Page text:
Film Data Reports

Most of my research appears on the blog but some topics spill over into standalone reports.

Cut Out Of The Picture: Gender in UK Film

You can read more about this study at

DUK report mockup open pages complete

Section B: Why Are So Few Female Directors Hired?

Section C: Fixing the Gender Inequality issue

Gender in Hollywood film crews

Gender-in-US-filmTo study gender within film crews, I created a dataset of the 100 highest grossing films at the US Box Office for each year between 1994 and 2013 (a total of 2,000 films). Additionally, in order to see how a film’s genre affects gender employment I created a second dataset of the 100 highest grossing films of each genre.


The headline findings are below…

  • Women make up only 23% of crew members on the 2,000 highest grossing films of the past 20 years.
  • Only one of the top 100 films in 2013 has a female Composer.
  • In 2013, under 2% of Directors were female.
  • The only departments to have a majority of women are Make-up, Casting and Costume
  • Visual Effects is the largest department on most major movies and yet only has 17.5% women
  • Of all the departments, the Camera and Electrical department is the most male, with only 5% women
  • Musicals and Music-based films have the highest proportion of women in their crews (27%).
  • Sci-Fi and Action films have the smallest proportion of women (20% and 21% respectively).
  • The films with the highest percentage were “Mean Girls” and “The Sisterhood of the Travelling Pants” (42%).
  • The most male crews were “On Deadly Ground” and “Robots” (10% female).
  • There has been no improvement in the last 20 years. The percentage of female crew members has decreased between 1994 (22.7%) and 2013 (21.8%).
  • The three most significant creative roles (Writer, Producer and Director) have all seen the percentage of women fall.
  • The jobs performed by women have become more polarised. In jobs which are traditionally seen as more female (art, costume and make-up) the percentage of women has increased, whereas in the more technical fields (editing and visual effects) the percentage of women has fallen.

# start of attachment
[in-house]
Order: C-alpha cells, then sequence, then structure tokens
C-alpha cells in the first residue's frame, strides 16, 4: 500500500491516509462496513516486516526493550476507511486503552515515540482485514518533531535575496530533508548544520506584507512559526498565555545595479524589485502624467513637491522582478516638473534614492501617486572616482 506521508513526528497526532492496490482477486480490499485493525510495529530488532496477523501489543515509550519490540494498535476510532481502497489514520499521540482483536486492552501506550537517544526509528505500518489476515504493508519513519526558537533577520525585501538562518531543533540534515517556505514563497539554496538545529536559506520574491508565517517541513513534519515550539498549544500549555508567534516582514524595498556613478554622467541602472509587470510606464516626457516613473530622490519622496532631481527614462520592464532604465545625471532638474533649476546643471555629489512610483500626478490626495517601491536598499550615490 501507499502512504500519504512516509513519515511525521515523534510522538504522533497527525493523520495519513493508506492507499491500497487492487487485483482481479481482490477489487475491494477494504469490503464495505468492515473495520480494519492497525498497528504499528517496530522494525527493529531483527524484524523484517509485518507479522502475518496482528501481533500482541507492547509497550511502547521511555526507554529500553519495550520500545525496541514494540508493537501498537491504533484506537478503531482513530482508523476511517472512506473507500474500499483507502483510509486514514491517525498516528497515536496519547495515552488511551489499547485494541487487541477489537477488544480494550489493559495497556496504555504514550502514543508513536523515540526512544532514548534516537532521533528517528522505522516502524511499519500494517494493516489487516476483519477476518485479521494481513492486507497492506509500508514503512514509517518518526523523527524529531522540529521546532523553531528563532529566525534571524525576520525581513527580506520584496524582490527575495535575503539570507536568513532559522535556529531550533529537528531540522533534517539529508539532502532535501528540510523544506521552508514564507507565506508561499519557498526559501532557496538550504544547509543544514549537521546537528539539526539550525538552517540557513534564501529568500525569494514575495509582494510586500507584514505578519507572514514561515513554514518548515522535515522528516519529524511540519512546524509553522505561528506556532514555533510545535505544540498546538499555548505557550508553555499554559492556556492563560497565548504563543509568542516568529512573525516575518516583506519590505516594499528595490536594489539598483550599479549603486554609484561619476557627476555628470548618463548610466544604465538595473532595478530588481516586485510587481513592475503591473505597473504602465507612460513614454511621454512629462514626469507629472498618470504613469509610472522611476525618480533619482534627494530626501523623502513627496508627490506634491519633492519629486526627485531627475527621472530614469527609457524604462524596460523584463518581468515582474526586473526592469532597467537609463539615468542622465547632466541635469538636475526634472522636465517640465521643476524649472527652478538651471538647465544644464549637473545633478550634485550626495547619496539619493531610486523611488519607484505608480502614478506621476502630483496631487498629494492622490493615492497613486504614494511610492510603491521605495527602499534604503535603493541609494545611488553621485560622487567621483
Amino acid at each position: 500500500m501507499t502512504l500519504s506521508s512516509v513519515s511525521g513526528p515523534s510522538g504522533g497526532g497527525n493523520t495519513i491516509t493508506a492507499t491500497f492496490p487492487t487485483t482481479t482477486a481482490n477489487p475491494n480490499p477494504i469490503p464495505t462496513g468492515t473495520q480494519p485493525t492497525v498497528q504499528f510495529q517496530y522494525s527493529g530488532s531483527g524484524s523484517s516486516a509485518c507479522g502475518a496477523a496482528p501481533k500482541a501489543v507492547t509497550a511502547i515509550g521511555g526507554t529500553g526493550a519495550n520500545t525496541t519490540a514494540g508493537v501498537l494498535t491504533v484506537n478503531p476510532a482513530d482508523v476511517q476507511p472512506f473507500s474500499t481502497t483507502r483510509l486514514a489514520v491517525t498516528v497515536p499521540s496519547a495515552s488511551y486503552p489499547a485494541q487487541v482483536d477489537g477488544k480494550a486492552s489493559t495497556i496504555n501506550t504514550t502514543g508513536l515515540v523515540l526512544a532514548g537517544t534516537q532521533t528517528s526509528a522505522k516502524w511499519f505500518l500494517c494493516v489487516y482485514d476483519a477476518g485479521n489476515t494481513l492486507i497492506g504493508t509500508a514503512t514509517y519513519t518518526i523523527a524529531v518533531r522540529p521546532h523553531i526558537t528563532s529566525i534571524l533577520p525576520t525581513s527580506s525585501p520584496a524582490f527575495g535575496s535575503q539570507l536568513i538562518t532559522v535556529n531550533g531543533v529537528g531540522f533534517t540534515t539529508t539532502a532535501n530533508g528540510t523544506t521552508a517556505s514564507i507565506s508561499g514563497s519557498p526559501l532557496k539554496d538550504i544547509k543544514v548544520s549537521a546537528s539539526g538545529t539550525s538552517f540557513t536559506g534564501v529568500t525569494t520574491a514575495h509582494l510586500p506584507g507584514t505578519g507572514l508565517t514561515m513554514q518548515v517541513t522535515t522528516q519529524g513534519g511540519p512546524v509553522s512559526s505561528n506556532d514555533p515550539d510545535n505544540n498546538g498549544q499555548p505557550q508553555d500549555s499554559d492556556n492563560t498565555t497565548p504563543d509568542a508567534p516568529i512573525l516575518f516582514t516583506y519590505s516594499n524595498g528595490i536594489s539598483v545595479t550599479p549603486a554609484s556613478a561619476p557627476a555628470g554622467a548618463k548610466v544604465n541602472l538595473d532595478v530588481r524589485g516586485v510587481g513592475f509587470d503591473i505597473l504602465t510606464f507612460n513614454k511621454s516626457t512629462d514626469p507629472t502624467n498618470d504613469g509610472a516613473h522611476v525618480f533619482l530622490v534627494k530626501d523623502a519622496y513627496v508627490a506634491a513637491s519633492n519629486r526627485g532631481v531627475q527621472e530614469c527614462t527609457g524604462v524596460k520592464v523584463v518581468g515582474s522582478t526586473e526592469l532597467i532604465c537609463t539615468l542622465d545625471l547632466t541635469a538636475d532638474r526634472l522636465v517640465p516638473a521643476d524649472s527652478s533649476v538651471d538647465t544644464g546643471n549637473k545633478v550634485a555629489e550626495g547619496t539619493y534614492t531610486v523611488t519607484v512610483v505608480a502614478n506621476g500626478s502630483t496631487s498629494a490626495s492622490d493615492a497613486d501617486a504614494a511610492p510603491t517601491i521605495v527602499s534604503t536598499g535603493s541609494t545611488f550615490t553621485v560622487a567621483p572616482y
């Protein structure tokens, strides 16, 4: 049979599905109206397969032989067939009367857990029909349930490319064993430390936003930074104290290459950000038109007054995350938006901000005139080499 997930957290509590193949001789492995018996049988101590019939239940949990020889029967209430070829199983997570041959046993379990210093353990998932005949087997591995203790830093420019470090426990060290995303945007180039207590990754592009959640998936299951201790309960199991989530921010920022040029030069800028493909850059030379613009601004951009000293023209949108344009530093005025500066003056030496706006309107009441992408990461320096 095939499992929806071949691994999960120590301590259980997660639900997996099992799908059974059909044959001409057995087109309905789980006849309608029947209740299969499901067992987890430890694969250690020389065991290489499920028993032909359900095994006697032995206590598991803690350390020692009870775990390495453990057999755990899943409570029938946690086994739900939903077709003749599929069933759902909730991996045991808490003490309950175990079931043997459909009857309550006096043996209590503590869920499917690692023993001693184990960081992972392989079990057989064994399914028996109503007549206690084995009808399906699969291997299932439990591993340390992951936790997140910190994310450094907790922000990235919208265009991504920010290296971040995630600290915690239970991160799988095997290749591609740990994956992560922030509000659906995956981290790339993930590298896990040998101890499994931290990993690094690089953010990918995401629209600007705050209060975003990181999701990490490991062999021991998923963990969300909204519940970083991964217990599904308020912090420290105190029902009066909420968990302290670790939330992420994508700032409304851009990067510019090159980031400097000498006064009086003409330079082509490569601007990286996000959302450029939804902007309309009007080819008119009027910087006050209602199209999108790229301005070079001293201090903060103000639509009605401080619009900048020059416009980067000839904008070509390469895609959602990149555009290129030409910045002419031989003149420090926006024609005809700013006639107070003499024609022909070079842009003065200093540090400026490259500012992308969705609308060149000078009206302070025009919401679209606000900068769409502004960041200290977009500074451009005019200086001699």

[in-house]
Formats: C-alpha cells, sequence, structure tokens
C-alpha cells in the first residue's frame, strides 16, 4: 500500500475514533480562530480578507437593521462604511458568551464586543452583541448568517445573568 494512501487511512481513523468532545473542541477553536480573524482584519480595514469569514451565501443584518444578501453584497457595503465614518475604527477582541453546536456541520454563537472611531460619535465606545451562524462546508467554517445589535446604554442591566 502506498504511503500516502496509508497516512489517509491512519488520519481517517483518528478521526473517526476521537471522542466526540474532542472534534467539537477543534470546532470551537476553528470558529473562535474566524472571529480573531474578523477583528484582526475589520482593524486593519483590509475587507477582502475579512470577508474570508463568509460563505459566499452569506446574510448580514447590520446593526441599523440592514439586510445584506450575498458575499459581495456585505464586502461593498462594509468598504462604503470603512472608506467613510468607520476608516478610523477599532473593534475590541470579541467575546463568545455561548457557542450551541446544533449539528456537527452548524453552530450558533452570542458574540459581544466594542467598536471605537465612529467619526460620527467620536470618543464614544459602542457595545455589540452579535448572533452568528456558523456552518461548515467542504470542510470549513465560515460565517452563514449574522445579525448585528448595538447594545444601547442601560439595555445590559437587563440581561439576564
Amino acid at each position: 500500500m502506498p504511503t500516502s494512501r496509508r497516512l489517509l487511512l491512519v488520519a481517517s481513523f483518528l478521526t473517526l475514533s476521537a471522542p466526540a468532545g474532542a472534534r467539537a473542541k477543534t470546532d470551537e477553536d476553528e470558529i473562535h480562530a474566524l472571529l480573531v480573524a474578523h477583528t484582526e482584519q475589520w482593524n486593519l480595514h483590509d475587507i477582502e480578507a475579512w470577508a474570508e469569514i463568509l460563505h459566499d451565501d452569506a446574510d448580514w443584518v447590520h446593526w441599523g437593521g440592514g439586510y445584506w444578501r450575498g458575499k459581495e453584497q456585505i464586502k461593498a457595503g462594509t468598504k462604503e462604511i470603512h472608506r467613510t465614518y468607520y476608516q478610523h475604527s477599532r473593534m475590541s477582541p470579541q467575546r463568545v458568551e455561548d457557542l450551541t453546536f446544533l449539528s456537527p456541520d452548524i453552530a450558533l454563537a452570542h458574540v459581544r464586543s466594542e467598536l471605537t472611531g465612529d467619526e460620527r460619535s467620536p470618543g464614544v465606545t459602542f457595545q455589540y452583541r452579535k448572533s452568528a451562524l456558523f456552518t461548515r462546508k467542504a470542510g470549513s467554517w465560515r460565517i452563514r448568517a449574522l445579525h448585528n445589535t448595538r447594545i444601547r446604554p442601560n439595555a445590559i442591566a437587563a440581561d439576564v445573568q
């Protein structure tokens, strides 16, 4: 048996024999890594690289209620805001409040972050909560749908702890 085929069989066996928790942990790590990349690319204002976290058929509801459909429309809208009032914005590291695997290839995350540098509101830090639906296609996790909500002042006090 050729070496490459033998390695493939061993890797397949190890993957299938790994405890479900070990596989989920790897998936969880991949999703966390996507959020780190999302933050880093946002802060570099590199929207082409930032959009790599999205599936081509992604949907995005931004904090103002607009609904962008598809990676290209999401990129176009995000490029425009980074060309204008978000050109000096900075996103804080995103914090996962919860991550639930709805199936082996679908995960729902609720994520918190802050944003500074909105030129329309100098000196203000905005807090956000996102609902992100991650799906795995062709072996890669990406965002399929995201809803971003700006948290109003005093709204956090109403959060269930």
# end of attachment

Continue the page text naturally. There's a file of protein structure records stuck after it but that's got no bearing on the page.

Film Industry Survey

Old time film crewI interviewed 1,235 film industry professionals, all of whom have attended at least one of the three major film markets (Cannes, Berlin or AFM) within the past five years and asked questions on a variety of hot topics including piracy, the appeal of 3D, gender, and how optimistic industry professionals are.


The findings have also been split up into ten blog posts, which you can read via the following links…

Gender in the International Film Business

Gender-in-world-filmI gathered data on participants of international film markets for the past five years and looked at their gender, split it by country and profession.


The findings include the following…

  • Across the whole world, 42.5% of professionals in the film business are women
  • Taiwan, China and Thailand have the highest percentage of women in their film business
  • The only countries which have over 50% women in their film industries are Taiwan, China, Thailand, Russia, Hong Kong, Lithuania, Malaysia, Ukraine and Romania.
  • 39% of UK film professionals are women
  • Mexico, India and Iran have the lowest percentage of women in their film business
  • Only 24% of the film professionals in Iran are women
  • The only film sectors in which women are the majority are Marketing, Publicity and PR
  • Women account for only a third of film professionals within Management

Film Festival Survey 

"Amour" Premiere - 65th Annual Cannes Film FestivalI built a list of almost 10,000 film festivals which have run in the past 15 years and performed a quantitative study to look at patterns and trends.  I then contacted the Film Festival Directors for whom I could find contact details and asked them to fill in a qualitative survey. The full results can be read on the following blog articles…

This was an illuminating study as (to the best of my knowledge) no-one else has ever performed such an exercise. The study also lead me to discover the secret to why Withoutabox is so unpopular and yet largely unrivalled.

© 2020 Stephen Follows

Stephen Follows